like showers that water the earth!
In his days may the righteous flourish,
and peace abound, till the moon be no more!
May he have dominion from sea to sea,
and from the River to the ends of the earth!
May desert tribes bow down before him,
and his enemies lick the dust!
May the kings of Tarshish and of the coastlands
render him tribute;
may the kings of Sheba and Seba
bring gifts!
May all kings fall down before him,
all nations serve him! (Vv. 5-11)

The duration spoken of here is eternal – as long as the sun endures, throughout all generations, till the moon be no more! As one commentator contends that this is ‘a hope to be realised only in the universal kingdom of Christ’ (Kirkpatrick, quoted in VanGemeren EBC: Psalms, pg. 551).

Secondly, we note that the character of the king transcends the character of even the noblest king:

For he delivers the needy when he calls,
the poor and him who has no helper.
He has pity on the weak and the needy,
and saves the lives of the needy.
From oppression and violence he redeems their life,
and precious is their blood in his sight. (Vv. 12-14)

The expresses great compassion here, that is surely characteristic of God in the flesh.

Once again it must be acknowledged that the kingdom of God – a kingdom which will endure, and exhibits compassion – was inaugurated with Jesus first Advent. However, this kingdom will not be consummated until Jesus’ second Advent.

Joel 3

The final major section in our English Old Testament is the Prophets. It is here that we note a repeated mention of the ‘Day of the Lord’. Many people take this to automatically be speaking of Jesus’ first arrival on earth, but Boice warns that we are often too quick to do this with Old Testament prophecies (Foundations of the Christian Faith, pg. 705). Rather, these verses often speak of the final reckoning to be executed on Jesus Return.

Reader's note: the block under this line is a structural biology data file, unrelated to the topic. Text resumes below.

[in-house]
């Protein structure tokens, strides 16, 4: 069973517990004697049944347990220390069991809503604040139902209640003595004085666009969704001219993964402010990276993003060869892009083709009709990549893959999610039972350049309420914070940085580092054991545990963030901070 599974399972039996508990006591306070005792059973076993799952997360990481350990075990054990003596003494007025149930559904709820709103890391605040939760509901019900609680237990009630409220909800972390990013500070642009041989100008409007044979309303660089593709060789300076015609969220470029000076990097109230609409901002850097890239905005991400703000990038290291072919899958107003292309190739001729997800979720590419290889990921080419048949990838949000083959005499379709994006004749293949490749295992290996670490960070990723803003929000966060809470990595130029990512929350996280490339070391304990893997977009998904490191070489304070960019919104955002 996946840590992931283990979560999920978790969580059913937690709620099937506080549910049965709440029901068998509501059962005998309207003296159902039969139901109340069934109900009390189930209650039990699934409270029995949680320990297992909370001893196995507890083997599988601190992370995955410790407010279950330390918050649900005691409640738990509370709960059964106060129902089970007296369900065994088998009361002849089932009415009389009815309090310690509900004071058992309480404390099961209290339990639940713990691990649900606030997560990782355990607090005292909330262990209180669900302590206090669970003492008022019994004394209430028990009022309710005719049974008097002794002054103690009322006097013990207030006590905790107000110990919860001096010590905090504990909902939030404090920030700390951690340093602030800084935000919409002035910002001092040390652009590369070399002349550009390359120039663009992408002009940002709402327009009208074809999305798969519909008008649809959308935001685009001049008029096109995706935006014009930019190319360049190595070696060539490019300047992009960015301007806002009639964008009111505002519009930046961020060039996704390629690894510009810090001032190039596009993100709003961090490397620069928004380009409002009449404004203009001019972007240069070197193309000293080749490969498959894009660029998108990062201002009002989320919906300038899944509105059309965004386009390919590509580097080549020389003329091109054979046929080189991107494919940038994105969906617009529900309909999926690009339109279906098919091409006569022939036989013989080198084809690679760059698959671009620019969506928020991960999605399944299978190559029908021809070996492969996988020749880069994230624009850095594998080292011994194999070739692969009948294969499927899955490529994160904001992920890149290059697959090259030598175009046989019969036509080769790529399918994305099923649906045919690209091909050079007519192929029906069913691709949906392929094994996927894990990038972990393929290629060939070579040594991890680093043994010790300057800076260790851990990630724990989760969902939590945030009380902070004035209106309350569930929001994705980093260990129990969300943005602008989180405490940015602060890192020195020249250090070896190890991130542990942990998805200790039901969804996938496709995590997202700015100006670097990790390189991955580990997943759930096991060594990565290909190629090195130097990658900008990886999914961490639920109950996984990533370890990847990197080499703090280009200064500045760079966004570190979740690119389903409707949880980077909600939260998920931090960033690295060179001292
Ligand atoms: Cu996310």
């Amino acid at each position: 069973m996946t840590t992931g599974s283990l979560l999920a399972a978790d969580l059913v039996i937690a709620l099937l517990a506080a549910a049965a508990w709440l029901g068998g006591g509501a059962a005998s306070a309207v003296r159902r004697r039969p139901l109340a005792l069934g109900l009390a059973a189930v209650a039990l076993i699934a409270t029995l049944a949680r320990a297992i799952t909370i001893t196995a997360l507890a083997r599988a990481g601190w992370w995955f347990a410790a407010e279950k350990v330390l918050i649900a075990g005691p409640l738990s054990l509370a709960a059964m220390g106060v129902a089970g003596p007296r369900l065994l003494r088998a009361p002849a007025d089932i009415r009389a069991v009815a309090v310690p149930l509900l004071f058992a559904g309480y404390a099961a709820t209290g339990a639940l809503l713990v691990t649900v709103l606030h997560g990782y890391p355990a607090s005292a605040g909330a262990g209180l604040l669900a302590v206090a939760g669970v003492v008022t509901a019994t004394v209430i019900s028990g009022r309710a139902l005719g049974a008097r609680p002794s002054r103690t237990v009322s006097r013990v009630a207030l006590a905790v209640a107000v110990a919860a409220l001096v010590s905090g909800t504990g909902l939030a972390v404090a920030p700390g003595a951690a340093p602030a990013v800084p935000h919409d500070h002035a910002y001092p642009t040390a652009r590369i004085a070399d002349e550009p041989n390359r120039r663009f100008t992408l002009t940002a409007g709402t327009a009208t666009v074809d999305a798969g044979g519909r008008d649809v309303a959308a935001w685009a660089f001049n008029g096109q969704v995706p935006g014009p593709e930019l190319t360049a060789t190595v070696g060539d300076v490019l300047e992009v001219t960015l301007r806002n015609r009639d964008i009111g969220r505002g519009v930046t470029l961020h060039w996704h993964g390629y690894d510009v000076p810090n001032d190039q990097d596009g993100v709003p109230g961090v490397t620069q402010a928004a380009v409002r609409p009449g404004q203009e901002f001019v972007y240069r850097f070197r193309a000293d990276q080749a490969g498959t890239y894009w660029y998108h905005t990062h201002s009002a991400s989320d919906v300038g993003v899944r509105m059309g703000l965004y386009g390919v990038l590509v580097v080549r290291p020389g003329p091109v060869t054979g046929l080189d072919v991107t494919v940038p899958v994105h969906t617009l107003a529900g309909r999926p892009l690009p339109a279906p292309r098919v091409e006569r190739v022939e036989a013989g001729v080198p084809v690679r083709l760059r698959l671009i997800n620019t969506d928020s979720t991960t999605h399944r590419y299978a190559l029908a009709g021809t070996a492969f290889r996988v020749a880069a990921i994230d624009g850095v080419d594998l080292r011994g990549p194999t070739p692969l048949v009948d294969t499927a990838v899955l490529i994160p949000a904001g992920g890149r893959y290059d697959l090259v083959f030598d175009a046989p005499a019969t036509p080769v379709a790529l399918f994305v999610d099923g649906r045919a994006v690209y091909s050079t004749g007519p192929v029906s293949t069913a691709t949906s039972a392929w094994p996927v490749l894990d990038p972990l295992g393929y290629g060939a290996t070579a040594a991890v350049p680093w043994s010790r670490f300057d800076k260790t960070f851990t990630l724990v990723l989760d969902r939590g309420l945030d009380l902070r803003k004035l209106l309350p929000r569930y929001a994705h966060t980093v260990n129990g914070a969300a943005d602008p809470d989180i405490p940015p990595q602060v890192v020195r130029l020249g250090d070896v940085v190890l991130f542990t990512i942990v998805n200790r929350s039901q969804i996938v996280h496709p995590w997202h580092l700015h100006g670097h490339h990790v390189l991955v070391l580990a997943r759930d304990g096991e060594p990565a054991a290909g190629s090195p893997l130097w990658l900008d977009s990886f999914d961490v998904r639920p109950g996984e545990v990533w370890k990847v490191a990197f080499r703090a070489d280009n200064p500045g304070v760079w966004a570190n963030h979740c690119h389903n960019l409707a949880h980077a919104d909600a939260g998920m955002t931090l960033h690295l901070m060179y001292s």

This ‘Day’ is referenced at least twice in Joel 3:

Multitudes, multitudes,
in the valley of decision!
For the day of the Lord is near
in the valley of decision. (v. 14)

And in that day
the mountains shall drip sweet wine,
and the hills shall flow with milk,
and all the stream beds of Judah
shall flow with water;
and a fountain shall come forth from the house of the Lord
and water the Valley of Shittim. (v. 18)

It would be easy to speak of these verses as being fulfilled in Jesus’ first arrival. However, the context of the chapter leaves no doubt as to the timing of these events. The nations have been gathered into the ‘Valley of Decision’ to hear God’s judgement pronounced. After the pronouncement of that judgement, in other words ‘in that day’ God’s people will then receive the blessing of verse 18. We are all too aware that this has not yet taken place, that it is indeed to be executed only on Jesus’ Return.

A Matter of Perspective

I do confess that the Old Testament does not say Jesus Christ will come to earth once and then leave and then come again, in so many words. However, it is clear that there is this expectation of an Anointed One (the Hebrew word is Messiah) coming to rule and reign. In ruling and reigning he is then expected to execute God’s judgement on His enemies and bring God’s blessing on His people.

As we approach the New Testament though it becomes clear that what the Old Testament authors spoke of as the Advent of the Messiah, is understood as two Advents (G. E. Ladd, Eschatology in the New Bible Dictionary, pg. 386). It is like looking at two candles perfectly lined up. From the perspective of the Old Testament authors there only appears to be one candle – but from another perspective, that of the New Testament, there are clearly two candles.

We do not, and cannot, find a clearly defined eschatology (as we understand it) in the Old Testament. But, I would suggest that we very clearly find the origins of the Second Coming in the Old Testament – promises, hopes and prophecies that can only ever be fully met in Jesus’ triumphant and emphatic second Advent!